One year on from the wonderful 2012 Olympics, London is hosting its anniversary games. In a bid to build a lasting legacy, events are being re-run and, as hoped for by organisers and sponsors, capturing the public’s imagination.
Last year, I posted some snaps of the men’s road race. I was reasonably happy with the outcome but one thought lingered: clear, fully-focused images of cyclists speeding by might capture what happened, but they don’t capture the moment. The camera captures events with a level of detail that people do not. For us, everything whizzes by in a blur.
So this year, I was determined to try and capture the moment and not the facts. I staked out a place on a simple, straight stretch of road conveniently located right by The Angel.
Having found a comfortable spot, I decided the best way to capture the sheer speed of the cyclists was to use blur. The technique is simple in theory and hard in practice. Essentially, all you need to do is move your camera at the same speed as your subject. Obviously, panning a camera lens at the same speed as a cyclist is tricky and you only get one shot.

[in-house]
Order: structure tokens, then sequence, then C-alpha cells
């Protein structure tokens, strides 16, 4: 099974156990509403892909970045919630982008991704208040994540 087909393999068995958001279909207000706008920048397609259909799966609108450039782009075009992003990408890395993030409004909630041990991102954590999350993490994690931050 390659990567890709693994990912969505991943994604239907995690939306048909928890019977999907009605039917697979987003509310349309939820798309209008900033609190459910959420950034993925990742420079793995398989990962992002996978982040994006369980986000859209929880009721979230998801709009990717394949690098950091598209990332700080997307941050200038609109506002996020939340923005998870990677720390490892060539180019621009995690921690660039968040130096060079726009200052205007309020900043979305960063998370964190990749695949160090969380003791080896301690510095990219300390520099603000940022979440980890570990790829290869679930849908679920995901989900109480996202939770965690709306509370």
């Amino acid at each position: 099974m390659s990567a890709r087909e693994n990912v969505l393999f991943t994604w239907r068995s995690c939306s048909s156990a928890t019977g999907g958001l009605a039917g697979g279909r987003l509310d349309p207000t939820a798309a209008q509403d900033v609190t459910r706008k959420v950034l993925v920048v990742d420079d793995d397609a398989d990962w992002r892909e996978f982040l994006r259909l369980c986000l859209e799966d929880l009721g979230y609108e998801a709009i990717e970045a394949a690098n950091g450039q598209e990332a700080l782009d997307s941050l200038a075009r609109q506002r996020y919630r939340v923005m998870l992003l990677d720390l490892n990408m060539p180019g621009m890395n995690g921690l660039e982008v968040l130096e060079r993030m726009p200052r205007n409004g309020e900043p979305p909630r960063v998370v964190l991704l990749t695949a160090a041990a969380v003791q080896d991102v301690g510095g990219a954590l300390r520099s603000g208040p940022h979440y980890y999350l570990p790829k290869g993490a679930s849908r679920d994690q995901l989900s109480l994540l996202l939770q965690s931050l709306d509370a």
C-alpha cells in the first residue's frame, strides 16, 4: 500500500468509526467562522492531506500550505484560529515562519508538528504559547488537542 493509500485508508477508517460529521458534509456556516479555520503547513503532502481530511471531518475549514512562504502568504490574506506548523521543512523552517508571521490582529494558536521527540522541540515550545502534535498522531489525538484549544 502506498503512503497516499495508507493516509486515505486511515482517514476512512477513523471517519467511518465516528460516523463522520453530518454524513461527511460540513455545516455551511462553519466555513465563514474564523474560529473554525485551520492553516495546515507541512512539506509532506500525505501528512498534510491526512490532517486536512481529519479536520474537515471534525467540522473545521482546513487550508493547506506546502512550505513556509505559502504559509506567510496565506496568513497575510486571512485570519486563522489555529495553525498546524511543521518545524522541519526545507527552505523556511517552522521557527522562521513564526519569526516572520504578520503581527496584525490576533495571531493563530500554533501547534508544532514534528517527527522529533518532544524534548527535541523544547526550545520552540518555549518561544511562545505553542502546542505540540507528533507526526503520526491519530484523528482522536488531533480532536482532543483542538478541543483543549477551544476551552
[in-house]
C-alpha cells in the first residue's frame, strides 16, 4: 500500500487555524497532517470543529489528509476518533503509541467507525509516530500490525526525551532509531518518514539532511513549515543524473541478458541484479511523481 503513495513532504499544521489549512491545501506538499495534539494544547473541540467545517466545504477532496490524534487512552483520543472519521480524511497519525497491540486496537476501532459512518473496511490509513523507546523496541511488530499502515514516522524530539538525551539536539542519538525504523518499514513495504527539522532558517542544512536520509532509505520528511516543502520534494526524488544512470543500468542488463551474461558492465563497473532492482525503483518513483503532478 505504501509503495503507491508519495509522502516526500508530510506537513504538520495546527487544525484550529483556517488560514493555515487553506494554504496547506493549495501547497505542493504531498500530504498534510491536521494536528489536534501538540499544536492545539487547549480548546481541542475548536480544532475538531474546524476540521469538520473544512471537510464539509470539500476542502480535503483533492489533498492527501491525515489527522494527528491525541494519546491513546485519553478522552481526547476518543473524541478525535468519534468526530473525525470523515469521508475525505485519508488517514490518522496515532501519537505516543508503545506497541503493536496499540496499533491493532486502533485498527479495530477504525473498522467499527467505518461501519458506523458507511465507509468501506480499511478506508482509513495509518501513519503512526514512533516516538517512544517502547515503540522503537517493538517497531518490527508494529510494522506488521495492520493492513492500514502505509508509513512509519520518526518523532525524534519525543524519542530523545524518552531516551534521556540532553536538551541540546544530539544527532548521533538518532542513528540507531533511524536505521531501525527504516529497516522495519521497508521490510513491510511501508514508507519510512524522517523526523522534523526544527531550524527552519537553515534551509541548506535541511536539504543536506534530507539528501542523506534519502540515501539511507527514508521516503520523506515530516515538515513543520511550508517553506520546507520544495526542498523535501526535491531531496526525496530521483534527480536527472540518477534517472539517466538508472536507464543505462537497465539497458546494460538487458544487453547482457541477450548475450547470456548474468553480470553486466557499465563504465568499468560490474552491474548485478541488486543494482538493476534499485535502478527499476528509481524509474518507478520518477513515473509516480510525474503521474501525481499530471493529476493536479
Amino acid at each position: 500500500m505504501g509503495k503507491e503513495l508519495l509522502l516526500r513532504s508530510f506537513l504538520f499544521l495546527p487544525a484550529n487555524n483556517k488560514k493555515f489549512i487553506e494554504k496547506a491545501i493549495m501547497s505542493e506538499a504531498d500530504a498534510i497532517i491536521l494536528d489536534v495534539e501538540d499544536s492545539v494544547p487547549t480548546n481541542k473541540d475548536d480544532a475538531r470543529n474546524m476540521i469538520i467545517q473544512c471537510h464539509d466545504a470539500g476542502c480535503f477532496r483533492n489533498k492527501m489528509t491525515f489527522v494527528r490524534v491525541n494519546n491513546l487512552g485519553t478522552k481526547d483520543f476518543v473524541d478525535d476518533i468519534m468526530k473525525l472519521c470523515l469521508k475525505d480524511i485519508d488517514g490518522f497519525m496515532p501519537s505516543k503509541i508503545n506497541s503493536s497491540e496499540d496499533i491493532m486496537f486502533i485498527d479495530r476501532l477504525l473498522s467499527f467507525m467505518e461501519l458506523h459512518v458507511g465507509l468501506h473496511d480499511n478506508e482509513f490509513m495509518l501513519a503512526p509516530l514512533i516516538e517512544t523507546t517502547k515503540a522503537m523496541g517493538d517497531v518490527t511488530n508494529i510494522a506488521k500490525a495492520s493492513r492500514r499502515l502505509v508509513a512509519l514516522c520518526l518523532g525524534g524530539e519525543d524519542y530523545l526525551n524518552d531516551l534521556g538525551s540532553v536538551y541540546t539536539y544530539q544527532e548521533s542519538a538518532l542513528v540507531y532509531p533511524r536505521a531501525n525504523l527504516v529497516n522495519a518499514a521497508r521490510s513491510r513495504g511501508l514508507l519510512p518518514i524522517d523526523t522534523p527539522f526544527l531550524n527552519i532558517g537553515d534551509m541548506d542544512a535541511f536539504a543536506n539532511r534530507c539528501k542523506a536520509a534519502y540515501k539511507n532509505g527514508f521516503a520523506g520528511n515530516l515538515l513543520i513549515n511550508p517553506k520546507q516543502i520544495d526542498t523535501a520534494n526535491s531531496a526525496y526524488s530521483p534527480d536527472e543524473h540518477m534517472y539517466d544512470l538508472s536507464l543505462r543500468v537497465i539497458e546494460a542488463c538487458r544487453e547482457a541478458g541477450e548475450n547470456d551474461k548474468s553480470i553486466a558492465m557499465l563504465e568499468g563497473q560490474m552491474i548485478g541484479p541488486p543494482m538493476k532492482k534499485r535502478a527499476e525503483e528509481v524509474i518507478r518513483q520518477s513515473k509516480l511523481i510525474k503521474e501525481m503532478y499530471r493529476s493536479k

Fortunately, the amateurs went first – they’re not that fast and there are loads of them so plenty of opportunities to get my eye in before the pros arrived.
This image of a competitor, who’s not going super-fast, was an early attempt to get the effect I was after.
Trying to use the same effect with multiple cyclists was a bit more tricky – they’re travelling at different speeds so only one can really be in focus. Also, the panning appears to warp straight lines a touch (see the road markings).
A while later, having crossed the road (and after a drink or two), the pros came. Preceded by police outriders and heralded by a helicopter, they flew past in the blink of an eye. This is one of the early riders who was ahead of the pack but not leading. It is my most technically accomplished image of the day (make of that what you will).
Then it got a lot more tricky. When the main group hove into view, I’d set myself the task of picking out one rider and getting them in focus. I opted to capture a Team Sky rider. All technique went out of the window. Nothing was straight, everything was blurred, including most of the Team Sky cyclist. This shot has been cropped and had some dust spots cloned out but is otherwise unedited. For me it really does capture the moment, and the amazing speed and the determination of the riders.